For more information, watch recordings of the event and summaries of its outcomes on the AI for Good Global Summit website.

Protecting Wikimedia’s values
(Work related to human rights and countering disinformation)

Shaping a positive and inclusive vision for the online information ecosystem at World Press Freedom Day panel
[Watch the event on YouTube]

As a part of a Freedom Online Coalition (FOC) event during UNESCO’s World Press Freedom Day activities, Amalia Toledo (Lead Lead Public Policy Specialist for Latin America and the Caribbean), joined a panel to discuss “Shaping a Positive and Inclusive Vision for the Online Information Ecosystem.” The panel was hosted by Derechos Digitales and featured opening remarks from Carmen Gonsalves, the Ambassador of the Kingdom of Netherlands to Chile.

Amalia, along with participants from Access Now and Free Press for Eastern Europe, discussed regional trends, opportunities, and challenges with respect to information integrity and state-sponsored censorship, particularly during electoral periods. The outcomes from this event will be used to further inform the work of the FOC and its task forces on Trustworthy Information Online and on Internet Shutdowns.

You can watch the event on YouTube here.

Protecting Wikimedia’s people
(Work related to privacy and countering surveillance)

Section 702 of FISA’s unfortunate reauthorization
our blog post about the renewal and expansion of Section 702]

Recently, Section 702 of the Foreign Intelligence Surveillance Act (FISA)—a key part of the US laws that allow surveillance activities—was up for renewal. We have long been concerned with the US government’s mass surveillance of people’s online activities and how that violates their right to privacy. You may remember that we sued the National Security Agency (NSA) over their unconstitutional data collection practices.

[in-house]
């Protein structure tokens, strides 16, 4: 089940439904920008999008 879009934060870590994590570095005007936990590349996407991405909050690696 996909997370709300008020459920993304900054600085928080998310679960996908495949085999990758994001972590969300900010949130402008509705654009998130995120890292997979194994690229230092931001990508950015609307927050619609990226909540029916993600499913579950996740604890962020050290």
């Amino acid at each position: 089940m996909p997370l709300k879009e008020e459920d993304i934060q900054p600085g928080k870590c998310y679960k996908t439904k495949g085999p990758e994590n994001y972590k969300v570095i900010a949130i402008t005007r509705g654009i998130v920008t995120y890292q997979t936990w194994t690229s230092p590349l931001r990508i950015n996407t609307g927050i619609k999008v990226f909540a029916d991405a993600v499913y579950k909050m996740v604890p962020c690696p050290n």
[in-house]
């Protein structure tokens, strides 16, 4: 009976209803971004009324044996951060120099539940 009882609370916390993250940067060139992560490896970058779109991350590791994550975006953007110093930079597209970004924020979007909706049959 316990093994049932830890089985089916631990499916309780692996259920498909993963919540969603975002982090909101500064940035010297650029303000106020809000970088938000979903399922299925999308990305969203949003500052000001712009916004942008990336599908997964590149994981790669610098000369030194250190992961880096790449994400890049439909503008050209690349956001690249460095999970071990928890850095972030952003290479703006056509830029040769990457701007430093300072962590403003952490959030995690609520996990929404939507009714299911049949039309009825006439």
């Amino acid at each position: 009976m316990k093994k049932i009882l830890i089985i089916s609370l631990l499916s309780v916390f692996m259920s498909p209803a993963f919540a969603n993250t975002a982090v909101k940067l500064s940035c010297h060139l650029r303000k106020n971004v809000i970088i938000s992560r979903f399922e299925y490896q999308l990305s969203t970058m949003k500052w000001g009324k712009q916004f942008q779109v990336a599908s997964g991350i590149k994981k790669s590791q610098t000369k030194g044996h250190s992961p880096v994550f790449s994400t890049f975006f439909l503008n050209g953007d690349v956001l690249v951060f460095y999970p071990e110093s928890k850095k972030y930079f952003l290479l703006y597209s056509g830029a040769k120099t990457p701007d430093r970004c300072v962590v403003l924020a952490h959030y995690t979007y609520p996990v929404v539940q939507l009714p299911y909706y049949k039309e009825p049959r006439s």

As part of a coalition of like-minded individuals and organizations, we have advocated that US lawmakers modify and reduce the scope of Section 702 so that:

  • Fewer people would be subject to the US’s secret spying,
  • Intelligence agencies would have to provide notice of their surveillance to protect due process and increase accountability,
  • It would be easier to bring legal challenges against unreasonable surveillance.

Unfortunately, instead of being reformed, the provision’s scope was actually expanded. It will come up for reauthorization again in 2026, and we will continue to advocate reforms. We ask those of you who live in the US to contact your representatives in Congress and ask them to reform FISA Section 702 to protect people’s privacy, and everyone else to oppose mass government surveillance where and whenever possible.

To learn more about the renewal and expansion of Section 702, read our blog post.

Announcements from our team

Join us at Wikimania 2024 in Katowice, Poland!
[View the program and register for Wikimania 2024; learn about the “Common(s) Cause” side event and fill out the interest form]

Wikimania 2024 is fast approaching! The 19th edition of Wikimania will be held in Katowice, Poland on 7–10 August. A partnership between Wikimedians of the Central and Eastern Europe region and the Wikimedia Foundation, the conference will host free knowledge leaders from around the world to discuss issues, report on new projects and approaches, build networks, and exchange ideas.